About non catholic baptism's and marriges


#1

If a person gets baptized in a non-denominational church and then gets married in that church and decides to become a Catholic, will they have to be married again in the Catholic church? I’m pretty sure they would not have to be re-baptized
but what about marriage. Thank you!


#2

Baptism is valid no matter where it is given, as long as it is “in the Name of the Father, and of the Son, and of the Holy Spirit”. Marriage is presumed valid unless proven otherwise. Baptized Christian enter validly into Marriage unless there is some impediment to Marriage. (In other words, being non-denominational would not be a factor.) I believe the Church would “con-validate” the Marriage if they converted…but I’m not sure if this is always necessary.


#3

Assuming the marriage is valid (see below), there would be no need to do anything about it if either or both parties became Catholic.

A couple of big questions to determine if the marriage is valid: Is this the first marriage for both parties? Were either of the spouses baptized Catholics?

If either partner has been married before, the prior marriage would need to be examined. If either party was baptized Catholic – even if not practicing at the time of the marriage – he or she was subject to Catholic marriage laws.

But assuming this is the first marriage and neither party was Catholic, then nothing more would need to be done.

AHS – there is no need and no ability to convalidate a valid marriage.


#4

If they are in a valid marriage, no.

If they are in an invalid marriage, then it depends.


#5

This is not correct.

Convalidation is new exchange of consent to make an invalid marriage valid. If they are already validly married in the non-denominational ecclesial community, they absolutely do not ‘convalidate’ their marriage. It is not *possible *to convalidate a valid marriage.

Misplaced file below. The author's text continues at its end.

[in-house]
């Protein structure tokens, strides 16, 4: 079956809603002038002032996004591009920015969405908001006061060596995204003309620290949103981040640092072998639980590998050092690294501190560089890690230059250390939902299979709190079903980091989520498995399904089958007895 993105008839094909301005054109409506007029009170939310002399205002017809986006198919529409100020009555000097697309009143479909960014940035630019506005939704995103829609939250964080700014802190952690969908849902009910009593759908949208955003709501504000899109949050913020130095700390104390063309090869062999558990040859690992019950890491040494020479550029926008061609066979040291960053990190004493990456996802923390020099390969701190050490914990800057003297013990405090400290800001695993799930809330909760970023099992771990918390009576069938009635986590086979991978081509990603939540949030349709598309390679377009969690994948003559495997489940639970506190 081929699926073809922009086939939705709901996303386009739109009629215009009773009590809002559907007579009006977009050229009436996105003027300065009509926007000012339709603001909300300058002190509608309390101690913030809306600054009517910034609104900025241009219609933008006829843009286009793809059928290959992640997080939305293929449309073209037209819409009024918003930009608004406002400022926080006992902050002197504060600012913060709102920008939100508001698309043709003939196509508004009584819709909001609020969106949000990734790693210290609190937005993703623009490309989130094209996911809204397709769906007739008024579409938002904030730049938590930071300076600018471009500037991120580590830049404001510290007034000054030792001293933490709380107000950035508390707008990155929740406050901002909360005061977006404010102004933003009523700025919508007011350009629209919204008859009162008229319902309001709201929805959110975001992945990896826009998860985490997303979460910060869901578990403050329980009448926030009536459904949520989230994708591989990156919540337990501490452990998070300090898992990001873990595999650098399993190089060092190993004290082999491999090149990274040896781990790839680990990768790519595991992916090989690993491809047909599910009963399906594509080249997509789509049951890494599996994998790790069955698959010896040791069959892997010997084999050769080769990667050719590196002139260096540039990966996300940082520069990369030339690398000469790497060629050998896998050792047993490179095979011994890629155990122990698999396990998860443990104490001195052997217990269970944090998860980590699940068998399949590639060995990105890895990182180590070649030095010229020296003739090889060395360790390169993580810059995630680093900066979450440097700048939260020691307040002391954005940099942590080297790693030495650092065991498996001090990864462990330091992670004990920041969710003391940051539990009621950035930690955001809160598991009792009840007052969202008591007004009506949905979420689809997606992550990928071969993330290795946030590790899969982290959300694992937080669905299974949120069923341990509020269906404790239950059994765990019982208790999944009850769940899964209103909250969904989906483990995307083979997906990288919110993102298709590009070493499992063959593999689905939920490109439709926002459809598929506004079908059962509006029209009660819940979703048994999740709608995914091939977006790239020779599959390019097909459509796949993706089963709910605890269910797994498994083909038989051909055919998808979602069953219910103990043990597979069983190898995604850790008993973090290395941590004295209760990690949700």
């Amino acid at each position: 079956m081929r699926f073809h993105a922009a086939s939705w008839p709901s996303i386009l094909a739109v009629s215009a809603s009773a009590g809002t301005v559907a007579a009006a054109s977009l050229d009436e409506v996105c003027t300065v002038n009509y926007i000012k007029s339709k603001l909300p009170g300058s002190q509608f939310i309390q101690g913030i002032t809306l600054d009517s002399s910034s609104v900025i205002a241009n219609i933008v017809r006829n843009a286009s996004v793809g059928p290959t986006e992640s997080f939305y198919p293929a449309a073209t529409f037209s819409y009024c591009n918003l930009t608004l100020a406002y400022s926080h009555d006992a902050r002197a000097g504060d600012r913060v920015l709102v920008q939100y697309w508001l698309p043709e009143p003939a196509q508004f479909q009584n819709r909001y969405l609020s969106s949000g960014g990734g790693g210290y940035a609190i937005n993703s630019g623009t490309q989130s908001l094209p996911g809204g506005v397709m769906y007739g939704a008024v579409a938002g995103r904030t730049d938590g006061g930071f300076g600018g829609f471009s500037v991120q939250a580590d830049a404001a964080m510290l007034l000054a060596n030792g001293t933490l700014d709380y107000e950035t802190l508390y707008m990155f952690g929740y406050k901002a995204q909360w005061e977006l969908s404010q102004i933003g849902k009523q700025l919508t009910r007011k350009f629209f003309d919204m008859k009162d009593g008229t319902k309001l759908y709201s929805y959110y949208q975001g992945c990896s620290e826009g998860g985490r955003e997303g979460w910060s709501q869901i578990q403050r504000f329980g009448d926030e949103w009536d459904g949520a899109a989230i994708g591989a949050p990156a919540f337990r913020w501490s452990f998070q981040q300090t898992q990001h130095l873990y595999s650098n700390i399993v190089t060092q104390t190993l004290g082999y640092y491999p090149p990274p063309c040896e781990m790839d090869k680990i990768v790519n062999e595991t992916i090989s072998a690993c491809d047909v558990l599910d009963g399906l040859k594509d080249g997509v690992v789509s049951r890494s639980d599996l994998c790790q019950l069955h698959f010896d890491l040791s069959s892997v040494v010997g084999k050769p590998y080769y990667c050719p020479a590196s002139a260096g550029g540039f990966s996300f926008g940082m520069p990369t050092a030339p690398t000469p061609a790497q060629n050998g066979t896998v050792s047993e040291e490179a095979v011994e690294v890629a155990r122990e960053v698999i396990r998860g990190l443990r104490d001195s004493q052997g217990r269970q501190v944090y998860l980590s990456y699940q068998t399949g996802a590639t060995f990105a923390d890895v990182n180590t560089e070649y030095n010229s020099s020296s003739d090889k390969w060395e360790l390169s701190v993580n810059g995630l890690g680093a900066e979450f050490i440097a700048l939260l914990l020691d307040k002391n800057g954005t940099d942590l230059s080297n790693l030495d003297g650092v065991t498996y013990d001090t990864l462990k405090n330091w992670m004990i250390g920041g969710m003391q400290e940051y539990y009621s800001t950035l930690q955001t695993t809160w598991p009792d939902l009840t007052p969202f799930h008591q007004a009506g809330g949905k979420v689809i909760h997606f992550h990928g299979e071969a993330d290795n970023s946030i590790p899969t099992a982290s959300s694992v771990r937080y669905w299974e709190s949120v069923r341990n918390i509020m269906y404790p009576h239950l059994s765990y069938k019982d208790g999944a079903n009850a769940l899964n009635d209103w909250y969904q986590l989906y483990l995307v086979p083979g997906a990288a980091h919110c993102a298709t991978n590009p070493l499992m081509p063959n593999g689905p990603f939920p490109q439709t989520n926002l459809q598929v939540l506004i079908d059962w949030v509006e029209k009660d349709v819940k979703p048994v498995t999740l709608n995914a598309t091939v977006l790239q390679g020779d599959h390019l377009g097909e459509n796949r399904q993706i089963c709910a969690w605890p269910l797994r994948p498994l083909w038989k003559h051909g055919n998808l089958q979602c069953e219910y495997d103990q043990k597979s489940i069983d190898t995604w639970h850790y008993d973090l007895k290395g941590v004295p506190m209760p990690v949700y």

#6

While a valid marriage outside of the Church would not (indeed could not) require the couple to remarry or convalidate, they can receive the nuptial blessing. This should not be confused with getting the marriage “blessed”, which is often code for convalidated.


#7

To be honest I did not really understand any of these answers. I wish you would go into more detail. I’m not the most educated person on earth. LOL!


#8

If this was the first marriage for both and both were non-Catholic, then no, they would not have to be married again in the Catholic Church because their marriage is already considered valid.

Any variation from the above scenario (for example: one was previously married and divorced, or one was Catholic at the time of the wedding, etc.) could change the answer.

As for the Baptism, it would depend on whether or not it was done “In the name of the Father, and of the Son, and of the Holy Spirit” while the person was being immersed or water was being poured on him/her.


#9

Thank you. now I understand. Bless you!


#10

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